To celebrate Trustees Week (7-13 November) we interviewed Cinema For All’s Vice Chair, Gemma Bird about her role as a Trustee and what inspired her to become one.
Tell us about your role as a Trustee.
I became a trustee in March 2014 after volunteering for Cinema For All in the past and coming to learn how important I felt the organisation was to supporting and growing the community cinema movement. This is something I felt I really wanted to be a part of and I felt I had skills and experience that would be helpful to the organisation. I first got involved in film societies and community cinema whilst completing my PhD and joining the University of Sheffield student cinema Film Unit. During my time at Film Unit I came to understand how important film societies could be, not only in bringing communities together through the enjoyment of film but also for fundraising, raising awareness of issues and teaching children and youth groups key skills through getting to run their own cinema for a day.
Since joining the board of Cinema For All I have had two roles: I took on the role of acting Treasurer whilst we looked for a replacement which was a really helpful (and steep) learning curve for better understanding charity finance and governance, before becoming Vice Chair in 2015. As part of my role I get involved in strategy (I lead on the Board’s Education and Culture Working Group feeding into discussions with the staff about how to meet this key charitable objective), I also try to support the staff team as much as possible when needed as well as supporting the Chair. I also get to be involved in the yearly Community Cinema Conference and Film Society of the Year awards which is always a privilege.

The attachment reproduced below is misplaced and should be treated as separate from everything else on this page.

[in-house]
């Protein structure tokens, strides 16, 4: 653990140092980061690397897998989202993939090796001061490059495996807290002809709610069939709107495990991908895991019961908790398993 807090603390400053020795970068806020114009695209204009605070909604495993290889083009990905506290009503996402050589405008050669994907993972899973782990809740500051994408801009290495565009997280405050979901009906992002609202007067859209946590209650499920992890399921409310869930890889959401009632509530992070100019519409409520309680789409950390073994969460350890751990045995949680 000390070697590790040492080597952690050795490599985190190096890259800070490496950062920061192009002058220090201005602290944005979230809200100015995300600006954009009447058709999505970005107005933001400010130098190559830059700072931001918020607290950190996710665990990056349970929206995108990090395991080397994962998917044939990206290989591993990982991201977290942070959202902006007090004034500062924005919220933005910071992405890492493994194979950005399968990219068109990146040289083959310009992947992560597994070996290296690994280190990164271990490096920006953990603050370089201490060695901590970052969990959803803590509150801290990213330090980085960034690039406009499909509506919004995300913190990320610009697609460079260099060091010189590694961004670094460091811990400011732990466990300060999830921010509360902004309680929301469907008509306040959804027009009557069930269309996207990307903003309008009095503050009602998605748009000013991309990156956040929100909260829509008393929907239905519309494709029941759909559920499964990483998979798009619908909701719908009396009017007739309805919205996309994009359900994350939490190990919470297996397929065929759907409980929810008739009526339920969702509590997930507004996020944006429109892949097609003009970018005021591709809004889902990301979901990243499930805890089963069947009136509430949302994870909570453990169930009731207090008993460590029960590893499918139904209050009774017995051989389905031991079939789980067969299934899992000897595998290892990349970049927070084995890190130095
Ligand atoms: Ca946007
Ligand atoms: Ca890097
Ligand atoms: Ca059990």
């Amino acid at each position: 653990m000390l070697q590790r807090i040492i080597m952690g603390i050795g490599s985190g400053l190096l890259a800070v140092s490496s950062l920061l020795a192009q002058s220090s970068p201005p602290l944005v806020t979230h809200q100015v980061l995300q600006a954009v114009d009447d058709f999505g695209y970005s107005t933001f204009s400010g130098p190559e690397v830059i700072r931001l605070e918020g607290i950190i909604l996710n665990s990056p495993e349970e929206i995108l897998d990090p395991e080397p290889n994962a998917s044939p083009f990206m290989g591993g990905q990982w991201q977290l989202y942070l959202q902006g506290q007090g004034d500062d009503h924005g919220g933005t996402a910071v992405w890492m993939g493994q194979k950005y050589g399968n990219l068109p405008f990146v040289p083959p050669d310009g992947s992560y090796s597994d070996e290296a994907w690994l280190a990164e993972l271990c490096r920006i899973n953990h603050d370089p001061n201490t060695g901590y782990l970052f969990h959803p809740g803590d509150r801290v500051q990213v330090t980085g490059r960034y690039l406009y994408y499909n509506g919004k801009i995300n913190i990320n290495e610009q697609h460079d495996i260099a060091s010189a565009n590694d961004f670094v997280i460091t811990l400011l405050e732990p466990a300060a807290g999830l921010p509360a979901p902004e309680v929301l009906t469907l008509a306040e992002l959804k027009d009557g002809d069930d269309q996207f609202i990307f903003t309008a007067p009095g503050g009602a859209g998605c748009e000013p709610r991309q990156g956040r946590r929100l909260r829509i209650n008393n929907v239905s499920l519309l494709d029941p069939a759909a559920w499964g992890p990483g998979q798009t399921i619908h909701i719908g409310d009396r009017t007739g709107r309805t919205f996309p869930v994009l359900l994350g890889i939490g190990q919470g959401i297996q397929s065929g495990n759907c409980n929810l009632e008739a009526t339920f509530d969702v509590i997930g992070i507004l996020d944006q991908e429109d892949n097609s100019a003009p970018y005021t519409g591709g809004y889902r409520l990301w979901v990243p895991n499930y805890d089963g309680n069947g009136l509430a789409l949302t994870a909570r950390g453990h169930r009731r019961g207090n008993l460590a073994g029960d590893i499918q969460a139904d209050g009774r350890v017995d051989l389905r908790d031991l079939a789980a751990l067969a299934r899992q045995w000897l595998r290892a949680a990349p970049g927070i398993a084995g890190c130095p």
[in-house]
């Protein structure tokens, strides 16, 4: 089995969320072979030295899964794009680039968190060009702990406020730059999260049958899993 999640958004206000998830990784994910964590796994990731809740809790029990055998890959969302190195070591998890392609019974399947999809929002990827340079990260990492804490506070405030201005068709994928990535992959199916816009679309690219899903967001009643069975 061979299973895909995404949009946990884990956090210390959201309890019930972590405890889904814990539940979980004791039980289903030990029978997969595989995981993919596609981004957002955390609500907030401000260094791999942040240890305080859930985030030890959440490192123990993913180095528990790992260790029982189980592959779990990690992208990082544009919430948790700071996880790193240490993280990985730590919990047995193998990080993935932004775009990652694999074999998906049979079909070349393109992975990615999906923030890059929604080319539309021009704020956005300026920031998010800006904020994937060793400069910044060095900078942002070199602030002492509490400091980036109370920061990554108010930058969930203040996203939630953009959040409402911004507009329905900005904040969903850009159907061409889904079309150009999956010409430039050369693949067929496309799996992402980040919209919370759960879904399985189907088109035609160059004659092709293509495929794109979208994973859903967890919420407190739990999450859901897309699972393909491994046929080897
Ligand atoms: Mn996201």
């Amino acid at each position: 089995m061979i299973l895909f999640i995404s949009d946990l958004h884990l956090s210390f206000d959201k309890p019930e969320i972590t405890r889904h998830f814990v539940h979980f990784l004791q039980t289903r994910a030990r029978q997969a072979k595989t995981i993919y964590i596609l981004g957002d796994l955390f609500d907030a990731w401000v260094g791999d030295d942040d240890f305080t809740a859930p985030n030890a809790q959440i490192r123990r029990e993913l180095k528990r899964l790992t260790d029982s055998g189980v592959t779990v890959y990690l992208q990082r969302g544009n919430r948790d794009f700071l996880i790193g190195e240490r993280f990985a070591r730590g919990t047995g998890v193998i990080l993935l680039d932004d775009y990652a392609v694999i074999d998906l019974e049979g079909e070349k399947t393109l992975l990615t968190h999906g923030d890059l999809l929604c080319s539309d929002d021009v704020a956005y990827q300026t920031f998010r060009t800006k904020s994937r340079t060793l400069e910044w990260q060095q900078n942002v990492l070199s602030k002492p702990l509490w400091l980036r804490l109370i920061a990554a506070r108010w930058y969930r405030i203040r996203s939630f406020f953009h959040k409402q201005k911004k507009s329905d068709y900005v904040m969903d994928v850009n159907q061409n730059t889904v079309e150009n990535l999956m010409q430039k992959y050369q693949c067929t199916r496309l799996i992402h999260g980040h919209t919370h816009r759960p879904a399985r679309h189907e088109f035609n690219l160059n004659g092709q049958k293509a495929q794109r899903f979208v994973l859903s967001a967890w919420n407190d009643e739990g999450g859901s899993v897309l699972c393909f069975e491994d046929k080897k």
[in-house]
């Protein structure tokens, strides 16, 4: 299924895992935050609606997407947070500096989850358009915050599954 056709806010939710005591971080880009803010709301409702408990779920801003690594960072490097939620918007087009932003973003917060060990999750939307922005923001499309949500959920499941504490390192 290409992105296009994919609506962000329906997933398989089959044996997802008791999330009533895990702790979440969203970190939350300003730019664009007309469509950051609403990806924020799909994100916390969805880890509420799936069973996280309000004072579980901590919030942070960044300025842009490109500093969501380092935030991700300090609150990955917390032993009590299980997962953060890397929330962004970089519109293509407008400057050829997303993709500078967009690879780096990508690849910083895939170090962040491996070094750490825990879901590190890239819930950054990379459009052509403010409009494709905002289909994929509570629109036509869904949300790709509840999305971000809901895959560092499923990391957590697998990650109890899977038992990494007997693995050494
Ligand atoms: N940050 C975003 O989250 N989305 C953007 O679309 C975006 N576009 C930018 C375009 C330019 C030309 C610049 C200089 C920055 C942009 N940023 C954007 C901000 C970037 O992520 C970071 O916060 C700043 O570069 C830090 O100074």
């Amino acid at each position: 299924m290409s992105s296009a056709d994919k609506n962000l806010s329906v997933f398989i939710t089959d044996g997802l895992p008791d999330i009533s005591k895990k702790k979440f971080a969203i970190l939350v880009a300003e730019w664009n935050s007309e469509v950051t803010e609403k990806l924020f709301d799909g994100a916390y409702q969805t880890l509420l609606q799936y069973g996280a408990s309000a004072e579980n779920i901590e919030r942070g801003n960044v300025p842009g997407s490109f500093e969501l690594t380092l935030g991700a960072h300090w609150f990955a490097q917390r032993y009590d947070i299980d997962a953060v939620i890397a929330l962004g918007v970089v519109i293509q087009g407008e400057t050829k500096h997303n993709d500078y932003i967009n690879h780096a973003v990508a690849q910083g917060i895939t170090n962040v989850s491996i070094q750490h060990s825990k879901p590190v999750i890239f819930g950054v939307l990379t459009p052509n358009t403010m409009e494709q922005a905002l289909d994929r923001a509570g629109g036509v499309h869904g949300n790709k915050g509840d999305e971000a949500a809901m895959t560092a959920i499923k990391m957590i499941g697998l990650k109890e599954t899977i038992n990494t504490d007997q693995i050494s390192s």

Why did you want to be a Trustee for Cinema For All?
I wanted to be a trustee because I think the work of the organisation is so important. I wanted to be able to help and support this work in some small way, especially as we are focusing more and more on the All in our name really meaning All. Beyond believing in the important work of the organisation, I also really enjoy community cinema and I want to continue to be a part of and support the movement and I felt this was the right way for me to do this at this time.
What have you found particularly enjoyable or satisfying whilst being a Trustee at Cinema For All?
The opportunity to work with and support our fantastic staff team is always an honor, as is working with the rest of the board. What I find particularly special though is the opportunity to hear about all the fantastic volunteers giving up their time to be a part of the community cinema and film society movement; to learn about their events and stories, and to be inspired by all the amazing things they achieve. Thus, my most enjoyable moments are probably at the Film Society of the Year Awards and Community Cinema Conference, when every year I can learn more about the fantastic things people are achieving and to be truly humbled and inspired by them.
Why is it important for someone like you to be a Trustee?
It is important to make the most of the skill set you have and to use it help and develop charitable organisations. You won’t always have the answer, and you will always be learning from the amazing team around you, but the arts and voluntary sectors are a vital part of our wider society. If you can help in any small way to make sure they continue to flourish it is important to do so. Beyond that, I think it is important for younger people to join boards, in particular younger women who have been under represented in the past. The different types of knowledge, experience and understanding you bring to a situation may not have been built up over the same length of time but is still important because the more perspectives you have on a board, the better prepared you will be and hopefully the more representative.